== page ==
On game day, when the Chapman softball team is in the dugout, goals in fielding and hitting are displayed by one particular board. One player is assigned to monitor this board at each game. Their job? To add a smiley face next to the team’s completed goals and an “X” next to those unfulfilled.
“When you look at the board and you see a lot of Xs … it gives you three things that you can focus on throughout the inning, when maybe your mind is thinking about other things,” said senior pitcher and third baseman Samantha Whalen.
This board has become so important to the team that late in a tied game March 29 against the University of La Verne, the coaches grouped the players together in a huddle and gave them a simple message: to look at the goal board, which was littered with Xs.
“We try to do one thing better than the other team does,” said head coach Janet Lloyd. “(The game) was close … we scored seven runs in the ninth inning to beat them by seven runs.”
Whalen said she felt the team was unbeatable, noting that game as a turning point in the team’s season.
“We were down, but there was never a point in the game where we thought that there was no way that we can’t score, however many runs we needed to come back and win,” Whalen said.
The March 29 ninth-inning scoring spree is one example of a trend that’s persisted throughout the season for the Panthers: a late-inning takeover. After a slow start, the team ripped off an eight-game winning streak from April 3 to April 13, which Whalen said was punctuated by comebacks against California Lutheran University and Occidental College.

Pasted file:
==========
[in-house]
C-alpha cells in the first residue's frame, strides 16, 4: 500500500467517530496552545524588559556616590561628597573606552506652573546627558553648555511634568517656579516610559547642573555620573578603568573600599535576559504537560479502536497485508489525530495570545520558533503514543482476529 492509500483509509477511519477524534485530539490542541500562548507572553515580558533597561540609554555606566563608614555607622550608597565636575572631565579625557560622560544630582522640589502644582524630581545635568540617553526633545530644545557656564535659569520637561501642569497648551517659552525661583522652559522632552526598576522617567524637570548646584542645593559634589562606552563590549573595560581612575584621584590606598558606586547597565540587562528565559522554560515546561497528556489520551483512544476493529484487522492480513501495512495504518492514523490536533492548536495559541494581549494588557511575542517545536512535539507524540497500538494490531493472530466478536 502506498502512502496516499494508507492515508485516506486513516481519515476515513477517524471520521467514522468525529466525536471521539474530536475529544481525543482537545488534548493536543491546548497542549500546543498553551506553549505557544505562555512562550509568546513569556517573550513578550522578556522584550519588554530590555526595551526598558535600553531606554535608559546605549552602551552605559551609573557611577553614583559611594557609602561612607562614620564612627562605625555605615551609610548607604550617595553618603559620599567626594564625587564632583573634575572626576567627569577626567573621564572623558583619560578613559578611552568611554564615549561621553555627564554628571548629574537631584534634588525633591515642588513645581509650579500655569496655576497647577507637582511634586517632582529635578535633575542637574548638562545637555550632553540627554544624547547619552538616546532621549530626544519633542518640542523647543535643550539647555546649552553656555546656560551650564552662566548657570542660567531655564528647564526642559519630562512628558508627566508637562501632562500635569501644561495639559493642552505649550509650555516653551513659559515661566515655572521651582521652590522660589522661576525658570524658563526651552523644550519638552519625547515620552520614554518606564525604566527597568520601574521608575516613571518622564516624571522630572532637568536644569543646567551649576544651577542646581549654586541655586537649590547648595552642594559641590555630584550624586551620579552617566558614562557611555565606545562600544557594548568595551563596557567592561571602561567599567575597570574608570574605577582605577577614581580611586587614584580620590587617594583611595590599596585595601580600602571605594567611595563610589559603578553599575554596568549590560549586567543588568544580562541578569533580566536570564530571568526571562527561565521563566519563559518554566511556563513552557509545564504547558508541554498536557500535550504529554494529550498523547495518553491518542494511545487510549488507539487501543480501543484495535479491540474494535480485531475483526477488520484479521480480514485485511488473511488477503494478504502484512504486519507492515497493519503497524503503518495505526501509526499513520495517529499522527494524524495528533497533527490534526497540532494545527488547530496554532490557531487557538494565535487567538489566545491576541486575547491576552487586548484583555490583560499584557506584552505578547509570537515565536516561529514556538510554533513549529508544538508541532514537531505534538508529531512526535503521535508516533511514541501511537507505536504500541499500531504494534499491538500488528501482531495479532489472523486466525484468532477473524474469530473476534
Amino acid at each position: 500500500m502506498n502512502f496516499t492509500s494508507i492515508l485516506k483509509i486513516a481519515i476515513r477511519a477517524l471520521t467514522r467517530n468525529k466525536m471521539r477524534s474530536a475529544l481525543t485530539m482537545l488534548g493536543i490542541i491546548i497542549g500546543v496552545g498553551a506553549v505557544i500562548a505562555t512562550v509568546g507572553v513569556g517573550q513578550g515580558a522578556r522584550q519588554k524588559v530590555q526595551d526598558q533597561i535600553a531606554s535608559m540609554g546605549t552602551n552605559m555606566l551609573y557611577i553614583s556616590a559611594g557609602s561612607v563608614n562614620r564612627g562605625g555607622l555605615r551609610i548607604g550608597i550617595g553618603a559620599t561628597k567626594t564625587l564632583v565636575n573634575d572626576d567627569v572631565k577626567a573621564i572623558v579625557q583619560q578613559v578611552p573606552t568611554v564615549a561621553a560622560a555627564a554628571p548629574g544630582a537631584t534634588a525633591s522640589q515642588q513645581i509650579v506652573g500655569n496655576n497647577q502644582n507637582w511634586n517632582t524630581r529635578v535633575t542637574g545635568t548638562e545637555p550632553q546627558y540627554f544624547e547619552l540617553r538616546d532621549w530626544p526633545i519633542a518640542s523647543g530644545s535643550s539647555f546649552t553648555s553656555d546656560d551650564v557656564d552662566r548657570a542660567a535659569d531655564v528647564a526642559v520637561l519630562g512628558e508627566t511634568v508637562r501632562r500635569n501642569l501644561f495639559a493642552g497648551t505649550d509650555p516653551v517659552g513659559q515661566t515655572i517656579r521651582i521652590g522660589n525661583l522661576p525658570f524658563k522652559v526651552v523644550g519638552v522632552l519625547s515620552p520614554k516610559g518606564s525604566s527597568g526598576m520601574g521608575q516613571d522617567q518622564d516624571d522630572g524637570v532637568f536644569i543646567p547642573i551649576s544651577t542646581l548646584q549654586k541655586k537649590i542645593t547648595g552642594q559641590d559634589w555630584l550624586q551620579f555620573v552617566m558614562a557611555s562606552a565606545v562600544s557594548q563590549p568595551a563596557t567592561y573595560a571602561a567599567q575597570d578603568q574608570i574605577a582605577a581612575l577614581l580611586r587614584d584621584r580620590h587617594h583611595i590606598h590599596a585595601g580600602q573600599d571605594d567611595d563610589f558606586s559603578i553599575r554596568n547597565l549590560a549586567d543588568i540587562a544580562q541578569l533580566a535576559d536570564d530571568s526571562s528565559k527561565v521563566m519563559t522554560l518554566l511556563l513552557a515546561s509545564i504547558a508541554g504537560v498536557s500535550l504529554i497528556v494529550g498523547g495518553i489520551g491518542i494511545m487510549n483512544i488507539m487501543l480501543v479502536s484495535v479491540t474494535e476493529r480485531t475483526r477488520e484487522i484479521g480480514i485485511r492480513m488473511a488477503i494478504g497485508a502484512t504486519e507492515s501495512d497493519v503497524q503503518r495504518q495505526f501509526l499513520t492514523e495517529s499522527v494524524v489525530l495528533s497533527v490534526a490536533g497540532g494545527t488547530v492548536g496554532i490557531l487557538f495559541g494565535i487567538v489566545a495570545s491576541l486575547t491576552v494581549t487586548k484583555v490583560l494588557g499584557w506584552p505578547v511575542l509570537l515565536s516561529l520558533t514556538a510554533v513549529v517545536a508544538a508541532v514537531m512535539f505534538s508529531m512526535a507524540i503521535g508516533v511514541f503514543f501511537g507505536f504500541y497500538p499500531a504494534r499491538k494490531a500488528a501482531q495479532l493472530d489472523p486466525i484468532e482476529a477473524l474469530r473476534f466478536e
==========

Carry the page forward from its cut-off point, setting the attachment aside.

“It’s a very ‘momentum’ type of a team,” Lloyd said. “Once we gain the momentum, whichever way it is, whether it’s the first inning or the last inning, that’s when we start doing well.”
While the team aims to follow the goals they set for themselves, they “try not to take it too seriously.” Before and after games the team will sing and dance together, go for group meals and hang out as friends.
“We have the whole spectrum … we have people that are really shy on our team, and then people that are really outgoing and goofy, too, which helps because there’s always someone there to make you laugh,” Whalen said. “At the same time, there’s people that are there who are going to make you focus and be serious when you need to.”
There’s a general breadth in terms of skill across the roster. Whalen said that in previous years, there was usually a set of nine starters who were the main contributors, including a pitching staff of two, one of whom was Whalen. But the team this season had a deep bench of players and more variety in its arsenal of pitchers on the mound.
The variety of players on the roster was created by teammates pushing back against cuts at the beginning of the season, Lloyd said.
“It’s my 34th year coaching here; we’ve never carried more than 24 people. This year we have 30,” Lloyd said. “We talked about making cuts, and the girls came to us and said ‘no, we don’t want you to make cuts because we all get along very well,’ which is very strange for 30 women to all get along.”
A lighthearted yet goal-focused mentality and propensity for comebacks has the team’s confidence at a high, Whalen said. It’s coincided with a run of success: over the most recent 14 games, the team sports a record of 11-3. The Panthers rank as the No. 3 seed in the conference with an overall record of 18-10 — Claremont-Mudd-Scripps and Pomona-Pitzer Sagehens seeded No. 1 and No. 2, respectively.
“There’s no way going in that we can’t beat anybody at this point,” Whalen said. “I have a lot of confidence going in that we can win. And we should win.”